Then to reinforce this uncompassionate stance they highlight all the 'shame' brought on the family, the congregation, and the community even. Well thanks, as if the family are not feeling enough 'shame' as it is. And isn't any gross sin where a person is disfellowshipped going to bring a degree of shame on oneself and ones family and the congregation? So why single out suicide to state the obvious.
The 1990 article is more balanced and adopts a more moderate and clearly resonably compassionate view (one wouldn't doubt that a factor in this is because of a possible flood of caustic responses from those who were upset by the previously harsh and dogmatic 1954 and 1975 articles, and rightly so). The reasoning in this article is somewhat more sensible: that we cannot judge on the mental state of a person to do such a thing, and thus we cannot say how Jehovah views them and what they did, and therefore what their future life prospects will be.
But do you notice that the Society are suggesting that God judges deceased 'unrighteous persons' based on the degree of reprehensibility of their sin/s (read again the second paragraph under the sub-heading "the responsible, scriptural view of life"). This mealy-mouthed position reveals a lack of understanding on the Society's part of exactly what the unforgiveable sin is and what it isn't. Neither is their position scriptural at all. The truth from the bible is that only those who wilfully sin against the holy spirit commit the unforgiveable sin and have no prospect of a resurrection . Matthew 12: 31 & Hebrews 6: 6 describe those spirit adopted ones who then 'impale the son of God afresh' thus sinning against their spiritual adoption by virtue of Christ's death, and thus having no resurrection prospects. These are the only ones that according to scripture have no chance of a resurrection. So how is it that the Society are insinuating that perhaps those not of the heavenly calling who committ suicide born out of mental illness similarly may not be judged by Jehovah worthy of being resurrected? Romans 6: 7 unequivocably says that when a person dies they are acquitted from their sins, thus on this basis and more importantly on the basis of Christ's ransom sacrifice, Acts 24:15 promises that the 'unrighteous' will be resurrected (with the exception of the aforesaid category). A suicider is certainly unrighteous, but in what way is their unrighteousness enough to exempt them from the promise of Acts 24: 15. Since when did God reveal to us that he has since added ad hoc clauses to this promise, other than the exclusion of those who Jesus said have no forgiveness by sinning against the holy spirit. To take this a step further consider this: the Society's position is that a murderer in modern day times (or a fornicator, or adulterer..all gross sins that that in God's eyes are ultimately punishable by death if unrepentant) who never repents during his lifetime and then Armageddon arrives will obviously not survive Armageddon. However if that murderer should die before Armageddon, they will get a resurrection by virtue of Acts 24:15 and Rom 6:7. Is that not the bibles correct position and what the Society correctly teaches. So where is the consistency here in suggesting that those who commit suicide MAY NOT be resurrected? It seems they are saying, to caricature their position: 'well, yes, the bible says there will be a resurrection of the unrighteous, and though a JW who commits suicide has not sinned against the holy spirit and committed the unforgiveable sin, suicide is still a pretty awful, selfish thing to do, just like muder, thus we think there is a chance that this person is just too unrighteous to fall into the category of unrighteous ones at Acts 24: 15 that the bible says will definitely be resurrected. Thus neither are we convinced that the bible means what it says that when a person dies he has been acquitted from his sins. We feel there may be instances where this has not happened, outside of those who commit the unforgiveable sin".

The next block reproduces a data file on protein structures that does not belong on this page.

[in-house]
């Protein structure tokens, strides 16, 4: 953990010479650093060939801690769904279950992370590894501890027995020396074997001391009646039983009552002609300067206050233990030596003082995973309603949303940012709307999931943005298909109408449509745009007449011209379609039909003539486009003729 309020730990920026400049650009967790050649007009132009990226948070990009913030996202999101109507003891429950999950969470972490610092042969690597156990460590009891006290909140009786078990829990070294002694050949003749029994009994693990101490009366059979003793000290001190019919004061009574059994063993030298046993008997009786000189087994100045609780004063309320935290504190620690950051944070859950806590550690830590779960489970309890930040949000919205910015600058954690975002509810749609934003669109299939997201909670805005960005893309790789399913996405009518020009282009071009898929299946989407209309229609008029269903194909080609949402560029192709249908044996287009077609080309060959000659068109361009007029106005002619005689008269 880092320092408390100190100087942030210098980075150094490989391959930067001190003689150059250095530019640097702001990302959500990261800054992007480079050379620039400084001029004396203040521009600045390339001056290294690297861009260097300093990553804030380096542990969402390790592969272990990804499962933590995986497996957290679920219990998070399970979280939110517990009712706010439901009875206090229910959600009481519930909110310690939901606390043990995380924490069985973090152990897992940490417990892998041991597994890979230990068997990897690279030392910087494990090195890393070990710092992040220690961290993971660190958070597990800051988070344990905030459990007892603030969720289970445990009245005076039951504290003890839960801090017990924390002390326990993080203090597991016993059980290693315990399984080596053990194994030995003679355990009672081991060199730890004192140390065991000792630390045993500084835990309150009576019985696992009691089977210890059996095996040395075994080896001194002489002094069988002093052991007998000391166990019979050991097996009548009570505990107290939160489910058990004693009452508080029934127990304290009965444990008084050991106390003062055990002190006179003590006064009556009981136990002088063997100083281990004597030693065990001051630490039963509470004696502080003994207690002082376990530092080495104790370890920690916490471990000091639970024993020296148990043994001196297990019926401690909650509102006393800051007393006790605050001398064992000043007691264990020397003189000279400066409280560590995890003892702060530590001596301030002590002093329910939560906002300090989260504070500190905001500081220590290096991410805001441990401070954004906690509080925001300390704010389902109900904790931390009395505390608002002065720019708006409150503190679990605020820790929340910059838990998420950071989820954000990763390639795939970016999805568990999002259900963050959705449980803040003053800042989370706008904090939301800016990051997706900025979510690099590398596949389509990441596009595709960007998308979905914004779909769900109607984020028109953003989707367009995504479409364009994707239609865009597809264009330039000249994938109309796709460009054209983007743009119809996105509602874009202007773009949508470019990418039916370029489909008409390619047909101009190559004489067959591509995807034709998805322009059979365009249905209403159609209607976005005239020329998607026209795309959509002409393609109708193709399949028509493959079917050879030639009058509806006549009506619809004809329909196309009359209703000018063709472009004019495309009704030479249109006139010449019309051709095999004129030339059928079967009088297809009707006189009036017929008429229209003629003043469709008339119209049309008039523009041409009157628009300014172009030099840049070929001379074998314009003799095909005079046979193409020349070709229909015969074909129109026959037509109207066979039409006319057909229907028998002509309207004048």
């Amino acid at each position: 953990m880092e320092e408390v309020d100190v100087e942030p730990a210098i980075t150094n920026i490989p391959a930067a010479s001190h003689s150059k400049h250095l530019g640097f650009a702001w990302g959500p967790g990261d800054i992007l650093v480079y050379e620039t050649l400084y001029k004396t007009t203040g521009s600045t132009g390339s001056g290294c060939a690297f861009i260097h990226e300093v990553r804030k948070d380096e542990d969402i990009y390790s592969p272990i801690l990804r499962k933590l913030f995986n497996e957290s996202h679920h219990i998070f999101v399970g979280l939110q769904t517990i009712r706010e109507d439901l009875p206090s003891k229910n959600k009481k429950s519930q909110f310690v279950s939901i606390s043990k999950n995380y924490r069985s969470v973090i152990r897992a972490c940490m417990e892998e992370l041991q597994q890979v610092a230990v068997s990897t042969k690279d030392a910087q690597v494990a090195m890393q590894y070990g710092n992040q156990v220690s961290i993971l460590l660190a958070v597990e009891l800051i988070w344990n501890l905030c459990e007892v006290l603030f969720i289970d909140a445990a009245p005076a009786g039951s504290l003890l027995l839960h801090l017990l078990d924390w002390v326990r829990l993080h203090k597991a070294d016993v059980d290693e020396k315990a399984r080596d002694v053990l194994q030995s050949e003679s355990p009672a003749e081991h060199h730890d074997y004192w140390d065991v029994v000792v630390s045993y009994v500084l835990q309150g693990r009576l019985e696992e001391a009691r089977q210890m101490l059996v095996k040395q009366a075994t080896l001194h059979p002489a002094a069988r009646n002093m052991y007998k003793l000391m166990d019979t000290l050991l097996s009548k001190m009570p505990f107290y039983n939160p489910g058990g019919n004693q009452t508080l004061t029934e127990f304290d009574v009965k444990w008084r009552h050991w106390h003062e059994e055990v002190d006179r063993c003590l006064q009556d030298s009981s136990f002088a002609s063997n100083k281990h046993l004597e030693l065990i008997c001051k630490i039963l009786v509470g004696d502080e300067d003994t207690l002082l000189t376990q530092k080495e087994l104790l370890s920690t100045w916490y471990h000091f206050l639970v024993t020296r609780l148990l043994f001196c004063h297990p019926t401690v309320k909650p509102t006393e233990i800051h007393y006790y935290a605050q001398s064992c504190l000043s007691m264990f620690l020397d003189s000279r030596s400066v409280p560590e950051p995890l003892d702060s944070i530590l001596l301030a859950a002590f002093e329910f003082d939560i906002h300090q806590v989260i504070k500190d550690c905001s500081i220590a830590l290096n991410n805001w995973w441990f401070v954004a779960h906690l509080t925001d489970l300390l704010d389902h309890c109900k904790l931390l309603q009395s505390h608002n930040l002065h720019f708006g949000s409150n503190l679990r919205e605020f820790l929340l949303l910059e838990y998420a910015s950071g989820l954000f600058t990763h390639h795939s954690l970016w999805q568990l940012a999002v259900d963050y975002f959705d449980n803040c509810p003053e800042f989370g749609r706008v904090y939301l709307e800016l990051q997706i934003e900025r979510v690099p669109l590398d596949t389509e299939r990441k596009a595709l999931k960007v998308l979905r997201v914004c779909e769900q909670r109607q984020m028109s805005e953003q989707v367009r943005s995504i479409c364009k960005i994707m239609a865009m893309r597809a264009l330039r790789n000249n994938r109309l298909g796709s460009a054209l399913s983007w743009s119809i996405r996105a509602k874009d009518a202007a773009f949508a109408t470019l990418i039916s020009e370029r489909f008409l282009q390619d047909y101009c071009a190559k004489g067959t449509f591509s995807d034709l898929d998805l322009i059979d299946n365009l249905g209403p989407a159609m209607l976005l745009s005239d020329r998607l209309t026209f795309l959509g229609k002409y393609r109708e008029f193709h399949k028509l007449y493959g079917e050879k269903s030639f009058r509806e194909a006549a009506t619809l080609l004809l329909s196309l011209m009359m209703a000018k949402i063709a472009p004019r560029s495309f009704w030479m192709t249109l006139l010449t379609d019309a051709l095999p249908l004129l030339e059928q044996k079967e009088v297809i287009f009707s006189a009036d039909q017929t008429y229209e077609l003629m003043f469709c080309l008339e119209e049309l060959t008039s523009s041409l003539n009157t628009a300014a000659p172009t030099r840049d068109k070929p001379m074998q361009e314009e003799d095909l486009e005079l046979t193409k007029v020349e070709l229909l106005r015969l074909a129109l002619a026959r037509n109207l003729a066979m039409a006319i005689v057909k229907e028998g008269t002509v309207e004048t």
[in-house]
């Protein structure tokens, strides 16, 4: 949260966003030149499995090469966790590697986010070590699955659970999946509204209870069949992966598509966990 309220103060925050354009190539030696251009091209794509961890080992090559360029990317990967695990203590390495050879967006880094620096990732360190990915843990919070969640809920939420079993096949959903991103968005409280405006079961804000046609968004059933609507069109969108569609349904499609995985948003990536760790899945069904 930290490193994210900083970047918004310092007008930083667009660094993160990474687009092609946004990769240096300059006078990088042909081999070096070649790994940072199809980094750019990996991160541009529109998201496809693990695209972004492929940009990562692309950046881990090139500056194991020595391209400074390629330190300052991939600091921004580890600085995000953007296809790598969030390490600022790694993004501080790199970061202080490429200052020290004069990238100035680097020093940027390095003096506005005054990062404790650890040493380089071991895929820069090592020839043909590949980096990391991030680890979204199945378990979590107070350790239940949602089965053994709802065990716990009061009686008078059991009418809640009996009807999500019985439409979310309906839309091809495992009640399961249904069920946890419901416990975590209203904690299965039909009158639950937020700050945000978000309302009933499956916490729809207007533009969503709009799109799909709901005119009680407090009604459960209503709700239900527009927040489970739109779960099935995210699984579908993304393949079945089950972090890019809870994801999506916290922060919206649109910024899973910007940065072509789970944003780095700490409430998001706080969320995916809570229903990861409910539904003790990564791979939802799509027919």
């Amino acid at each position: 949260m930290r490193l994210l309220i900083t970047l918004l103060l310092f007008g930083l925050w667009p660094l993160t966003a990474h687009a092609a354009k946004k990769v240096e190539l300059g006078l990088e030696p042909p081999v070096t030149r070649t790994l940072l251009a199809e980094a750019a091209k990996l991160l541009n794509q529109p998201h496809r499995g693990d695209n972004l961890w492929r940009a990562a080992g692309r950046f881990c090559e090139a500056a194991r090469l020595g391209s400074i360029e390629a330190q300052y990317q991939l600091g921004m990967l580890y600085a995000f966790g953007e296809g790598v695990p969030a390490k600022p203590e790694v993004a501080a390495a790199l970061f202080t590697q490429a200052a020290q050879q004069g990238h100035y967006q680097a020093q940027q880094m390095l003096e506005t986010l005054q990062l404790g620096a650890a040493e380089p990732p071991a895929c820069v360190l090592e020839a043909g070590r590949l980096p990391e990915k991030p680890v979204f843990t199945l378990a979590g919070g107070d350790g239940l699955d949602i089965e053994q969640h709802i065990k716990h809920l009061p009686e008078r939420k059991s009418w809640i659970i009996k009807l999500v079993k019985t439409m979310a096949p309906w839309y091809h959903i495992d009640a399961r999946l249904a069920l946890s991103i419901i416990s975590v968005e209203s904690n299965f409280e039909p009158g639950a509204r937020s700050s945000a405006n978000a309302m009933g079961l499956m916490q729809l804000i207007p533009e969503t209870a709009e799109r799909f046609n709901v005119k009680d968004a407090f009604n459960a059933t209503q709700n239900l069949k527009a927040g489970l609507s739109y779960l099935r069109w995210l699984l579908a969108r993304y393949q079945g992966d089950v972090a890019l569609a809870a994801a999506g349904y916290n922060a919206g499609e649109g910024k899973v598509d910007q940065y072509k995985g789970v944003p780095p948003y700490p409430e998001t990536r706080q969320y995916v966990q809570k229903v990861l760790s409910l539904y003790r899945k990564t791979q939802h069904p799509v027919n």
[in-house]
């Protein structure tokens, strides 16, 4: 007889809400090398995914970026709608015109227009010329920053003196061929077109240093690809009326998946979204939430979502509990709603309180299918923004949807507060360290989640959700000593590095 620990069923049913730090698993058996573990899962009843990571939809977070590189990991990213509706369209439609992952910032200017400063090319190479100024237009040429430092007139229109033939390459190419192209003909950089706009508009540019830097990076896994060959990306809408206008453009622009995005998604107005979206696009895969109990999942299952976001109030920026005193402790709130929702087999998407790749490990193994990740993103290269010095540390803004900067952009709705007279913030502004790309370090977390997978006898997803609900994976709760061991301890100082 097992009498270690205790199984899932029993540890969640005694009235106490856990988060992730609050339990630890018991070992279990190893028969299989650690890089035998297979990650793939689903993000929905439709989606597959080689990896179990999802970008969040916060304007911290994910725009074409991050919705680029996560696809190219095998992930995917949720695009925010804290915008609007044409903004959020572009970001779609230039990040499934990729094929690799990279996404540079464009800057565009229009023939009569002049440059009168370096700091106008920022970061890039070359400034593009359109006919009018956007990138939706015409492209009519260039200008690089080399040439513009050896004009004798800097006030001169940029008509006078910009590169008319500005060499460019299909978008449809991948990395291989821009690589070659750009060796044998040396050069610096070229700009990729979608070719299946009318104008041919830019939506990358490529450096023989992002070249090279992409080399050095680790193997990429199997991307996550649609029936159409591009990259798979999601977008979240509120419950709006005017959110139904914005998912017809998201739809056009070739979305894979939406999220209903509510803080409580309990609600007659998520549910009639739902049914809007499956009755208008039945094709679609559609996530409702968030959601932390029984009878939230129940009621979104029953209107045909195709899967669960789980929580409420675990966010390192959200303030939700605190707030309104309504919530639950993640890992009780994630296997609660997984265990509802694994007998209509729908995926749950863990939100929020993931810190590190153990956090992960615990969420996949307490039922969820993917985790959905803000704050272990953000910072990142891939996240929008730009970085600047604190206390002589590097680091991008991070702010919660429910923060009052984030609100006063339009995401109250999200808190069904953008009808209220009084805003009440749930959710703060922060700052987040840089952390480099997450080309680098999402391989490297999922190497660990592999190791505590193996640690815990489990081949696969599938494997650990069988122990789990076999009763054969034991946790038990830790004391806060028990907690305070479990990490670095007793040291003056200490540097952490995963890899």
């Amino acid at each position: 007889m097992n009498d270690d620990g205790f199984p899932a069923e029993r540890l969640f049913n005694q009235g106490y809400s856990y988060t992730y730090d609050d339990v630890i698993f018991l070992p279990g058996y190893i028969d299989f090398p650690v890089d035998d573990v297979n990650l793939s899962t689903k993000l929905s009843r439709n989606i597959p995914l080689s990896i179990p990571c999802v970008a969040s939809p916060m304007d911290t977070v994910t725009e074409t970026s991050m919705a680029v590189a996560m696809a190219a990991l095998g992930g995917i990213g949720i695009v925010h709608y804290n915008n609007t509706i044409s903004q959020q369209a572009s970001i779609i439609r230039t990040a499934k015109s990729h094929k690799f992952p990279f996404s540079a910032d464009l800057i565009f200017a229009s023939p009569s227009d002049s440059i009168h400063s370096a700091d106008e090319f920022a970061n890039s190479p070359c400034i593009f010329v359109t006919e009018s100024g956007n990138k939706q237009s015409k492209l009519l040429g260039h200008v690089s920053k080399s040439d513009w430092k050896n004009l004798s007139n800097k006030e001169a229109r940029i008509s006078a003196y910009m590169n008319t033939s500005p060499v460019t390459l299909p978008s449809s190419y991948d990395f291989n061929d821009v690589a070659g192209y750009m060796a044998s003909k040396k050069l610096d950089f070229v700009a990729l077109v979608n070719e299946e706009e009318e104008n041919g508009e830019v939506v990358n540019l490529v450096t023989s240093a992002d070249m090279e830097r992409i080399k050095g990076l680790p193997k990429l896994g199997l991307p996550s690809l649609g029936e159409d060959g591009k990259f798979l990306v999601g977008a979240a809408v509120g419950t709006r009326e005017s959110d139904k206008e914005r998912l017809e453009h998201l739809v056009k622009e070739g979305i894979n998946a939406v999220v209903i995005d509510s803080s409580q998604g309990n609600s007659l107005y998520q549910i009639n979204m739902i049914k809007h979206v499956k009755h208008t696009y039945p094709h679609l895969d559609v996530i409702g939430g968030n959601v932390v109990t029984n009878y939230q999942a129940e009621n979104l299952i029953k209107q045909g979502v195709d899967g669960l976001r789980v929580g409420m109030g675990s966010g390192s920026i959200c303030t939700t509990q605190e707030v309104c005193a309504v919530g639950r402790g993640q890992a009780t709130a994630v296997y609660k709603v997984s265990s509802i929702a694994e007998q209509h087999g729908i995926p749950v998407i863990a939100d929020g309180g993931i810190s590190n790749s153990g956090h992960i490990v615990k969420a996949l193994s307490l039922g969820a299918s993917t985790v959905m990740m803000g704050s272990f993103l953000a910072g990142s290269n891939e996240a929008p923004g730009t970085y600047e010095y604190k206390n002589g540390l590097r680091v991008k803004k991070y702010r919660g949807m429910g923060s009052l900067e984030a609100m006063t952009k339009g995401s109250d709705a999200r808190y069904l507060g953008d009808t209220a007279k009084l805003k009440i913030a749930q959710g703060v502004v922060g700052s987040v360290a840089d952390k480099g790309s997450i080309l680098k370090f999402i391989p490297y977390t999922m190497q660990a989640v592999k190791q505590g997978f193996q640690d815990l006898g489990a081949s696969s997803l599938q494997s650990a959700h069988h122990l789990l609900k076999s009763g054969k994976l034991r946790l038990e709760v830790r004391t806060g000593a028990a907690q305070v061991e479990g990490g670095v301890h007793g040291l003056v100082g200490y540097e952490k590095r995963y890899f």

They at least acknowledge what are knock-down counter-examples to their unreasonable 1954 position, ie, that murderers have indeed repented and benefited from the ransom sacrifice, and that persons who have failed in a suicide attempt have had a 'change of heart' and desisted from further attempts at suicide.